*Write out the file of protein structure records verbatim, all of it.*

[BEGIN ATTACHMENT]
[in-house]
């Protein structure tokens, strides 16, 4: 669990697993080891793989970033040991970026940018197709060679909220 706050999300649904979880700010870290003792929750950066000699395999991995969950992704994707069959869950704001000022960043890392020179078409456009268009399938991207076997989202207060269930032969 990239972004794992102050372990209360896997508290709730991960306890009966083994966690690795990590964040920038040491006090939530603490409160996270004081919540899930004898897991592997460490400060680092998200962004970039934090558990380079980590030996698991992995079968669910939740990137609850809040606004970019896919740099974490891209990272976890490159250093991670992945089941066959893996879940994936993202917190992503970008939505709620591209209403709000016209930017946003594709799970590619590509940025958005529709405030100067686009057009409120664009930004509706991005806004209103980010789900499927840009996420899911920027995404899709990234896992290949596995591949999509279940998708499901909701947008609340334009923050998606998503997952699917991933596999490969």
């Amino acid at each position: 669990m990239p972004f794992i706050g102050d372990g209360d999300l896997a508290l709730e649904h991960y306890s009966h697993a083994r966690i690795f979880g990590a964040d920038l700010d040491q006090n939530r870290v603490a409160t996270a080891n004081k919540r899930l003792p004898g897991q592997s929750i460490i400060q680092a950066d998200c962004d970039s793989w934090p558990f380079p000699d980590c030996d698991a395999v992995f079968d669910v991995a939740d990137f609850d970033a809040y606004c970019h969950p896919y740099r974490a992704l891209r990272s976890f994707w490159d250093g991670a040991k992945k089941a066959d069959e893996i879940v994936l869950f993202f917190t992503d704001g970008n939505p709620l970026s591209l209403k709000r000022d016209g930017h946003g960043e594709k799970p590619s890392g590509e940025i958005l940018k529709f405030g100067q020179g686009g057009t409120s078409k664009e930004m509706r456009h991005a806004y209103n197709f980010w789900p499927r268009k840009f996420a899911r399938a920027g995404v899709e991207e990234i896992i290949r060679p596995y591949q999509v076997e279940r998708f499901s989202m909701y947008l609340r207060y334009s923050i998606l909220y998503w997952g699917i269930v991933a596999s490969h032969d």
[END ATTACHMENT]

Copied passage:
[in-house]
């Protein structure tokens, strides 16, 4: 669990697993080891793989970033040991970026940018197709060679909220 706050999300649904979880700010870290003792929750950066000699395999991995969950992704994707069959869950704001000022960043890392020179078409456009268009399938991207076997989202207060269930032969 990239972004794992102050372990209360896997508290709730991960306890009966083994966690690795990590964040920038040491006090939530603490409160996270004081919540899930004898897991592997460490400060680092998200962004970039934090558990380079980590030996698991992995079968669910939740990137609850809040606004970019896919740099974490891209990272976890490159250093991670992945089941066959893996879940994936993202917190992503970008939505709620591209209403709000016209930017946003594709799970590619590509940025958005529709405030100067686009057009409120664009930004509706991005806004209103980010789900499927840009996420899911920027995404899709990234896992290949596995591949999509279940998708499901909701947008609340334009923050998606998503997952699917991933596999490969």
């Amino acid at each position: 669990m990239p972004f794992i706050g102050d372990g209360d999300l896997a508290l709730e649904h991960y306890s009966h697993a083994r966690i690795f979880g990590a964040d920038l700010d040491q006090n939530r870290v603490a409160t996270a080891n004081k919540r899930l003792p004898g897991q592997s929750i460490i400060q680092a950066d998200c962004d970039s793989w934090p558990f380079p000699d980590c030996d698991a395999v992995f079968d669910v991995a939740d990137f609850d970033a809040y606004c970019h969950p896919y740099r974490a992704l891209r990272s976890f994707w490159d250093g991670a040991k992945k089941a066959d069959e893996i879940v994936l869950f993202f917190t992503d704001g970008n939505p709620l970026s591209l209403k709000r000022d016209g930017h946003g960043e594709k799970p590619s890392g590509e940025i958005l940018k529709f405030g100067q020179g686009g057009t409120s078409k664009e930004m509706r456009h991005a806004y209103n197709f980010w789900p499927r268009k840009f996420a899911r399938a920027g995404v899709e991207e990234i896992i290949r060679p596995y591949q999509v076997e279940r998708f499901s989202m909701y947008l609340r207060y334009s923050i998606l909220y998503w997952g699917i269930v991933a596999s490969h032969d």